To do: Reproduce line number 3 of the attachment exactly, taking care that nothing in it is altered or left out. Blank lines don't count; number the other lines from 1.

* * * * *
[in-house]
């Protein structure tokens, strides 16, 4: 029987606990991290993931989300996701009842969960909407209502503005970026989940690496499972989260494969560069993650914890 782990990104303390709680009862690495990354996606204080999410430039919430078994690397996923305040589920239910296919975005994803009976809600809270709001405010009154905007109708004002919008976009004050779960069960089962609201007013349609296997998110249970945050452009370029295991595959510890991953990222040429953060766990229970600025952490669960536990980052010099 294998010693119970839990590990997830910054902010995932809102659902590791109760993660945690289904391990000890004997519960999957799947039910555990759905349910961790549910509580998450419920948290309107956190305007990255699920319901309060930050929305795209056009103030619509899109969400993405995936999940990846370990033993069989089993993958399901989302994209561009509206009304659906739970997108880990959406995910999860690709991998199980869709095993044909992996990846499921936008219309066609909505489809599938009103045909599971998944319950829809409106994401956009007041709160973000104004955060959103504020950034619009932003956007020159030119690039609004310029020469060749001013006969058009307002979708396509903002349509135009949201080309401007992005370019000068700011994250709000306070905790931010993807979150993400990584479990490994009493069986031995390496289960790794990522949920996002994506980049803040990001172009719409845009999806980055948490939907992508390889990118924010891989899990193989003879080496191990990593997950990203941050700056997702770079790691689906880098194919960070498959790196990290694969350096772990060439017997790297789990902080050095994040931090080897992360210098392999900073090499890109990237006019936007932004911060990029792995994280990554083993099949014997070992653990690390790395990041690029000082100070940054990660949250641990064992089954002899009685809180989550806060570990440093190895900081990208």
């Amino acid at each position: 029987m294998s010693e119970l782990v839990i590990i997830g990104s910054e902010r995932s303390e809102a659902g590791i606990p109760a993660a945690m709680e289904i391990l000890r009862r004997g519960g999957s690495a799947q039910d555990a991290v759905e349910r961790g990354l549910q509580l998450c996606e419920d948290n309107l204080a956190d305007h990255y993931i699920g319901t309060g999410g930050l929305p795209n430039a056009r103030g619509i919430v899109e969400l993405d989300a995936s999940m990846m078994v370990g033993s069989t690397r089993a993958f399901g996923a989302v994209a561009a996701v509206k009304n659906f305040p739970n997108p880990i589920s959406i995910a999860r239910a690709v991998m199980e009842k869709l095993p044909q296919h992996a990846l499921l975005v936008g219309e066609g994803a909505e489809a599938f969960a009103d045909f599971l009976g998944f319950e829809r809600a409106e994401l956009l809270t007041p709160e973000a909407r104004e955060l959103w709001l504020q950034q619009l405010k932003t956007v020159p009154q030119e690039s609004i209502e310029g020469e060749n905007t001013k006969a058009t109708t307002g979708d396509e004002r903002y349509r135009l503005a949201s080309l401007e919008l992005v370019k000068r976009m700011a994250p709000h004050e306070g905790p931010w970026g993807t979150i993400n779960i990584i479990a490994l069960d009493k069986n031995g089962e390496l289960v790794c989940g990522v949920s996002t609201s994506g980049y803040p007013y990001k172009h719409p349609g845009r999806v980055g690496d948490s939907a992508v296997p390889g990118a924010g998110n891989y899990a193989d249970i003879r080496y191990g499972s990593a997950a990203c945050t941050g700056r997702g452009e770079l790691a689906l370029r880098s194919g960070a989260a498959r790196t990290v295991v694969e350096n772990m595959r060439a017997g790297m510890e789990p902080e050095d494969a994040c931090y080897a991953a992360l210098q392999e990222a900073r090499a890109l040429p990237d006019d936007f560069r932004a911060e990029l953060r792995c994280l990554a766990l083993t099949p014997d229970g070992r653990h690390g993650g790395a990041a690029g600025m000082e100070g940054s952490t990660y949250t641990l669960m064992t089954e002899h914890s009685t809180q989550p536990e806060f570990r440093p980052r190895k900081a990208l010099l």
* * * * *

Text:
């Amino acid at each position: 029987m294998s010693e119970l782990v839990i590990i997830g990104s910054e902010r995932s303390e809102a659902g590791i606990p109760a993660a945690m709680e289904i391990l000890r009862r004997g519960g999957s690495a799947q039910d555990a991290v759905e349910r961790g990354l549910q509580l998450c996606e419920d948290n309107l204080a956190d305007h990255y993931i699920g319901t309060g999410g930050l929305p795209n430039a056009r103030g619509i919430v899109e969400l993405d989300a995936s999940m990846m078994v370990g033993s069989t690397r089993a993958f399901g996923a989302v994209a561009a996701v509206k009304n659906f305040p739970n997108p880990i589920s959406i995910a999860r239910a690709v991998m199980e009842k869709l095993p044909q296919h992996a990846l499921l975005v936008g219309e066609g994803a909505e489809a599938f969960a009103d045909f599971l009976g998944f319950e829809r809600a409106e994401l956009l809270t007041p709160e973000a909407r104004e955060l959103w709001l504020q950034q619009l405010k932003t956007v020159p009154q030119e690039s609004i209502e310029g020469e060749n905007t001013k006969a058009t109708t307002g979708d396509e004002r903002y349509r135009l503005a949201s080309l401007e919008l992005v370019k000068r976009m700011a994250p709000h004050e306070g905790p931010w970026g993807t979150i993400n779960i990584i479990a490994l069960d009493k069986n031995g089962e390496l289960v790794c989940g990522v949920s996002t609201s994506g980049y803040p007013y990001k172009h719409p349609g845009r999806v980055g690496d948490s939907a992508v296997p390889g990118a924010g998110n891989y899990a193989d249970i003879r080496y191990g499972s990593a997950a990203c945050t941050g700056r997702g452009e770079l790691a689906l370029r880098s194919g960070a989260a498959r790196t990290v295991v694969e350096n772990m595959r060439a017997g790297m510890e789990p902080e050095d494969a994040c931090y080897a991953a992360l210098q392999e990222a900073r090499a890109l040429p990237d006019d936007f560069r932004a911060e990029l953060r792995c994280l990554a766990l083993t099949p014997d229970g070992r653990h690390g993650g790395a990041a690029g600025m000082e100070g940054s952490t990660y949250t641990l669960m064992t089954e002899h914890s009685t809180q989550p536990e806060f570990r440093p980052r190895k900081a990208l010099l």